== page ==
The narrator of The Other Woman never reveals her name. Like Marina, she is a student, and the two young women are of an age. Unlike Marina, she is completely self-aware. Whereas Stella and Marina appear to come from an affluent family, this narrator makes it very clear that she has no such advantages. She works her menial job because she needs to support herself. She has only half-formed dreams of becoming a writer, and her early fantasies about Carl are pathetic in their yearnings. They center around his realizing she is special, that she doesn’t “belong there” among her coworkers. She is the young ingénue, the shop girl, Pygmalion archetype, whose seduction has as much to do with the trappings of class and status as it does with sexual desire. “I have always known there is something vulgar about me, something I cannot hide. . . . I have felt it all my life, even as a child: the aura around some of my classmates was different, more solid somehow.” When she talks about the difference between her classmates and herself, it transcends mere possessions and moves into the elusive realm of taste: “Raincoats and boots that weren’t the cheapest because their wearer would soon grow out of them, but were well made and practical, handed down from older siblings, yet they were not unfashionable because they had never been fashionable in the first place.” When she meets another student at a party, a girl named Alex, it is immediately apparent that her attraction to Alex and her life represents a parallel to her relationship with Carl.
The journey for these two young women is perhaps as much about identity as it is about sexual desire. Stella and Alex represent the women Bohman’s two narrators wish to become. The men are props in those lives. Carl, the less threatening of the two men, and the doctor in The Other Woman, comes across as entirely solid and dependable. But, while she is in love with him, his influence over the narrator is arguably less than Alex’s. Whereas Gabriel is without question the dominant personality over both Marina and Stella, yet it is Stella who dominates Marina’s thoughts.
This theme of feminism and a female confederacy is more present in The Other Woman than in Drowned. It is dealt with directly as the former’s narrator spends several pages sorting through her feelings toward her fellow female students. “It feels like I will be brought up before a women’s tribunal to justify every decision I make, while at the same time I have no interest whatsoever in the approval of other women. I sometimes wonder if I’m a misogynist, but I’ve never heard of a female misogynist, and in any case I don’t really hate women, I just find it difficult to empathize with them.” These passages about how young women tend to align themselves for or against an obscure, collective feminist “we” are honest, depicting how blurry such boundaries can be. Carl and Gabriel, are using these young women to re-create a former sexual partner or fantasy. But the girls are using them in return, fulfilling an altogether different fantasy. Bohman is much more forgiving of the girls.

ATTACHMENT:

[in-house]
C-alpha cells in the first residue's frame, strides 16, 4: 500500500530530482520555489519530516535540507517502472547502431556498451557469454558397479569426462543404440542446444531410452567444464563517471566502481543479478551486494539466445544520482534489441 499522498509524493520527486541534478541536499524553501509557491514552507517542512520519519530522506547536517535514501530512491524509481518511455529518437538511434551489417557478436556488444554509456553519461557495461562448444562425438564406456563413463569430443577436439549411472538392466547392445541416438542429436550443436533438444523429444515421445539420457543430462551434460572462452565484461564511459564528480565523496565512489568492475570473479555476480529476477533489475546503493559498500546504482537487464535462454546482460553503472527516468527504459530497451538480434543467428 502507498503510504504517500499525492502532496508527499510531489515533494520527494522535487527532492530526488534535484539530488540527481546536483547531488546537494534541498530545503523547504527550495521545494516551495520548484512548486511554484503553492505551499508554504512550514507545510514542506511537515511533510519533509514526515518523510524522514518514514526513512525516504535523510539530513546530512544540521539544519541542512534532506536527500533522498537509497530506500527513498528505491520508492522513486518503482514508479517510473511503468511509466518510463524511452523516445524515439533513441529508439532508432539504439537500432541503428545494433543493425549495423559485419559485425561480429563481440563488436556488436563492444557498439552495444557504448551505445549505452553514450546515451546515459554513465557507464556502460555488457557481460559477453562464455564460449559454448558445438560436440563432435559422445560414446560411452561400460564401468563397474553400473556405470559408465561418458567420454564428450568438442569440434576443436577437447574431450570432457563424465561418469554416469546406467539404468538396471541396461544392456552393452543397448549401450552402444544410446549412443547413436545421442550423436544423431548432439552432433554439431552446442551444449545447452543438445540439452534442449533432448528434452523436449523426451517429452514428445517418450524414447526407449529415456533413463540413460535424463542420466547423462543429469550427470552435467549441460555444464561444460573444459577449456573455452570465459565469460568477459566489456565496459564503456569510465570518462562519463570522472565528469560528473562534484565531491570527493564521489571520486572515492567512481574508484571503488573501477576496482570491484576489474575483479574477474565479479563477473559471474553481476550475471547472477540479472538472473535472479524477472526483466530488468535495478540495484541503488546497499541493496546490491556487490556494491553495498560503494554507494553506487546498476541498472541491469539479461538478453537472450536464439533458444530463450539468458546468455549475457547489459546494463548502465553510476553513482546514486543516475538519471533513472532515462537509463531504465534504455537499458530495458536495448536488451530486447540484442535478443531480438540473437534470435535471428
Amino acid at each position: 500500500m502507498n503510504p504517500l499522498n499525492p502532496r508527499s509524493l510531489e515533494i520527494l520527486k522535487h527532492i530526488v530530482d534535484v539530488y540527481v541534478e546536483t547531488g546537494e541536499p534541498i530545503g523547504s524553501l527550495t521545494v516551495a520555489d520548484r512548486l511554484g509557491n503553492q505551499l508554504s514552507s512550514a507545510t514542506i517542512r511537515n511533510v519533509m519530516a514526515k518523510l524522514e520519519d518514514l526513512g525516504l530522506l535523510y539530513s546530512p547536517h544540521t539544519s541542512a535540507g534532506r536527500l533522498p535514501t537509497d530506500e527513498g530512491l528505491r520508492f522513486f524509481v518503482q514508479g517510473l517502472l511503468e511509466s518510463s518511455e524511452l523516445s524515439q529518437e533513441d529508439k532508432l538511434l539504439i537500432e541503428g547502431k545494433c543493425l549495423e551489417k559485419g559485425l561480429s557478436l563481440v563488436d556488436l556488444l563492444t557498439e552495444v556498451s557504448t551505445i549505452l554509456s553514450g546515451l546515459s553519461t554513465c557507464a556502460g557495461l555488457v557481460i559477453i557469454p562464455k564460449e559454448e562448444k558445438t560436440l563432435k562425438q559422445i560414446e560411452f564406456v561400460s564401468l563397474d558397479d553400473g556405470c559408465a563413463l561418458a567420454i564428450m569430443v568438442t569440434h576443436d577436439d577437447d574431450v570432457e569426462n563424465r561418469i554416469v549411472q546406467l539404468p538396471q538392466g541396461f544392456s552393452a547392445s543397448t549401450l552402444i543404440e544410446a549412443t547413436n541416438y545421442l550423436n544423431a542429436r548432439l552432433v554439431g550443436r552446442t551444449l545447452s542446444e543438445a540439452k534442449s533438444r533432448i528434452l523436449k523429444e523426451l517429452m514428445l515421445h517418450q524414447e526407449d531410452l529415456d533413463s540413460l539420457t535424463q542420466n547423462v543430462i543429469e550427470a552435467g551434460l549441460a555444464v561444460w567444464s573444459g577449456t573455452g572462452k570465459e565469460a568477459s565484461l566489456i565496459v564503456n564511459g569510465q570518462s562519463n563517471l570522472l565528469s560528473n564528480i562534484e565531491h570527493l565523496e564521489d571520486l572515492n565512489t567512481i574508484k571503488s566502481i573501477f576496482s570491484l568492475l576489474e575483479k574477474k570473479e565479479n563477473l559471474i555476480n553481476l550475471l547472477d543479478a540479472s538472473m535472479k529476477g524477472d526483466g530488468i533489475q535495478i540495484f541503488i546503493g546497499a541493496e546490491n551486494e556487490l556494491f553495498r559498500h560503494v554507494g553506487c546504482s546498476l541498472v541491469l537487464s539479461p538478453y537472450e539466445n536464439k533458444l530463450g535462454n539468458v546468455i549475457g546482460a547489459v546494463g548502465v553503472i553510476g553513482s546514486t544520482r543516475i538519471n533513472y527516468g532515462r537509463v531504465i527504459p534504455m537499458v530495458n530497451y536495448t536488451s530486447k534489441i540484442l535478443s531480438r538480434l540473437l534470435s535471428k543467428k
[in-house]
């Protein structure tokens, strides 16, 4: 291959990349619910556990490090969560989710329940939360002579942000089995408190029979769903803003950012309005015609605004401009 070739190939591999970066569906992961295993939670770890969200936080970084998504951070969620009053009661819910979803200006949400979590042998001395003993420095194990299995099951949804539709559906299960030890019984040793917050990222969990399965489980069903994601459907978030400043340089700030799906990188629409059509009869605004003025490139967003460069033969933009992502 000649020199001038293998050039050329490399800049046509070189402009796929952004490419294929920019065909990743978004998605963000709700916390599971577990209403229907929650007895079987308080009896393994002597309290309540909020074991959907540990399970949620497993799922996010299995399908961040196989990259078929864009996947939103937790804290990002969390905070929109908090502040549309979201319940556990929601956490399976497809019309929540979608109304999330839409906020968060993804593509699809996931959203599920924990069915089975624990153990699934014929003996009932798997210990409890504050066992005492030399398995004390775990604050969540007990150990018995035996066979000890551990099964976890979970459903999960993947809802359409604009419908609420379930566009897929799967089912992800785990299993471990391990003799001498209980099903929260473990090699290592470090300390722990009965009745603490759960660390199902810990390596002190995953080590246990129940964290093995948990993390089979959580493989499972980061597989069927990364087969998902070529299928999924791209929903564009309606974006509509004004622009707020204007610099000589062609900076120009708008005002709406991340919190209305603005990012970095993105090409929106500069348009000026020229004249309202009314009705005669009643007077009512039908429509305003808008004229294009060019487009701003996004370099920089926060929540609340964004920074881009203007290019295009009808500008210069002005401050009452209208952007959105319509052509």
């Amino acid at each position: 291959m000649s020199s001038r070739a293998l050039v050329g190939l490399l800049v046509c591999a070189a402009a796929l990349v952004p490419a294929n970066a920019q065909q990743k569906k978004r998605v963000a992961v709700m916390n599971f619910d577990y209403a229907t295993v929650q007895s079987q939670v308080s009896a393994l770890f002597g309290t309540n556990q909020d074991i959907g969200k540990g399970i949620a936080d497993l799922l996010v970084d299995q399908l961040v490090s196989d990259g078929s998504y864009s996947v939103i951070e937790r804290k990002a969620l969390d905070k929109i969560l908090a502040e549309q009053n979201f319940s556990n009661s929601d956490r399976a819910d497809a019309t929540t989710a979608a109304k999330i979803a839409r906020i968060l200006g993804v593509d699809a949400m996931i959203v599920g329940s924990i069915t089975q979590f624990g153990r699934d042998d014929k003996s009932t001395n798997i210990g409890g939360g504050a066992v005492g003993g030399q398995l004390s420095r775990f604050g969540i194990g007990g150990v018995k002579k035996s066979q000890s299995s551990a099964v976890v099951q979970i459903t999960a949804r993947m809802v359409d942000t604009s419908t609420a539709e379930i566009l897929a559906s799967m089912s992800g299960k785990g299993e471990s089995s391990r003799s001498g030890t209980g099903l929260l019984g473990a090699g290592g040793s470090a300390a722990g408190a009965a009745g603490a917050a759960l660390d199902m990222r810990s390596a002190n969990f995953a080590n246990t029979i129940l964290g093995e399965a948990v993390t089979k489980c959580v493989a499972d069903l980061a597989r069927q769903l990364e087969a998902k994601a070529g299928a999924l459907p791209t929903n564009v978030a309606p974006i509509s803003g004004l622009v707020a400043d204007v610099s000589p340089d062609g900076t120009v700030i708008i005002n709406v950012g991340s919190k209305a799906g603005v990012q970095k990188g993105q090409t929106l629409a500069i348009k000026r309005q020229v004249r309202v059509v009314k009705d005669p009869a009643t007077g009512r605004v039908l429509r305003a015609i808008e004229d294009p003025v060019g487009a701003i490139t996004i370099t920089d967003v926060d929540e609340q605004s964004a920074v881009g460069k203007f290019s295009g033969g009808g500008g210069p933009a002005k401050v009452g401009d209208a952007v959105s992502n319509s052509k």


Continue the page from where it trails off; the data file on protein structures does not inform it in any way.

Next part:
Drowned ‘s dependence on the natural world juxtaposes with The Other Woman‘s emphasis on humid, close (often cozy) lit interiors, which alternate with the cold, windy expanse of the harbor where the narrator walks late at night. Bohman uses the transitions from interiors to exteriors to mirror the conflicts within her protagonists’ psyches.
The dishwasher down in the main kitchen is a cubist whale made of aluminum, lying on its belly with its mouth wide open, filtering dishes and containers through a series of vibrating rubber strips, stroking them into position before it slowly swallows them, washing and rinsing deep down in its belly, then delivering them on the other side, sparkling and red hot. Sometimes it feels like my friend, or at least my pet. I am its caregiver, I clean it and take care of it when it has done its work for the day, when the last containers have passed through it and been blown dry and the room is like a warm, damp cave, where the air exhaled by the dishwasher has misted up the huge windows against the December darkness outside.
Therese Bohman strikes the right balance between lavish prose and simple storytelling—allowing her books to be both beautiful literary objects and vehicles which engage readers through larger ideas. Neither Marina nor the titular other woman walks away innocent from their encounters. Both, in a sense, get out of their affairs exactly what they most desired—though what that is may not be what they believed it to be going in. As a society we are quick to cast judgment, particularly on women. And Bohman is provoking us into casting those judgments—perhaps in order to show us how hypocritical and ultimately unrealistic they are.
Title: Drowned Author: Therese Bohman Translator: Marlaine Delargy Publisher: Other Press (New York, 2012) ISBN: 978 1 59051 524 2
Title: The Other Woman Author: Therese Bohman Publisher: Marlaine Delargy ISBN: 978 1 59051 743 7
Currently Reading: Igifu by Scholastique Mukasonga, translated by Jordan Stump and Memoirs of Hadrian by Marguerite Yourcenar, translated by Grace Frick & the author.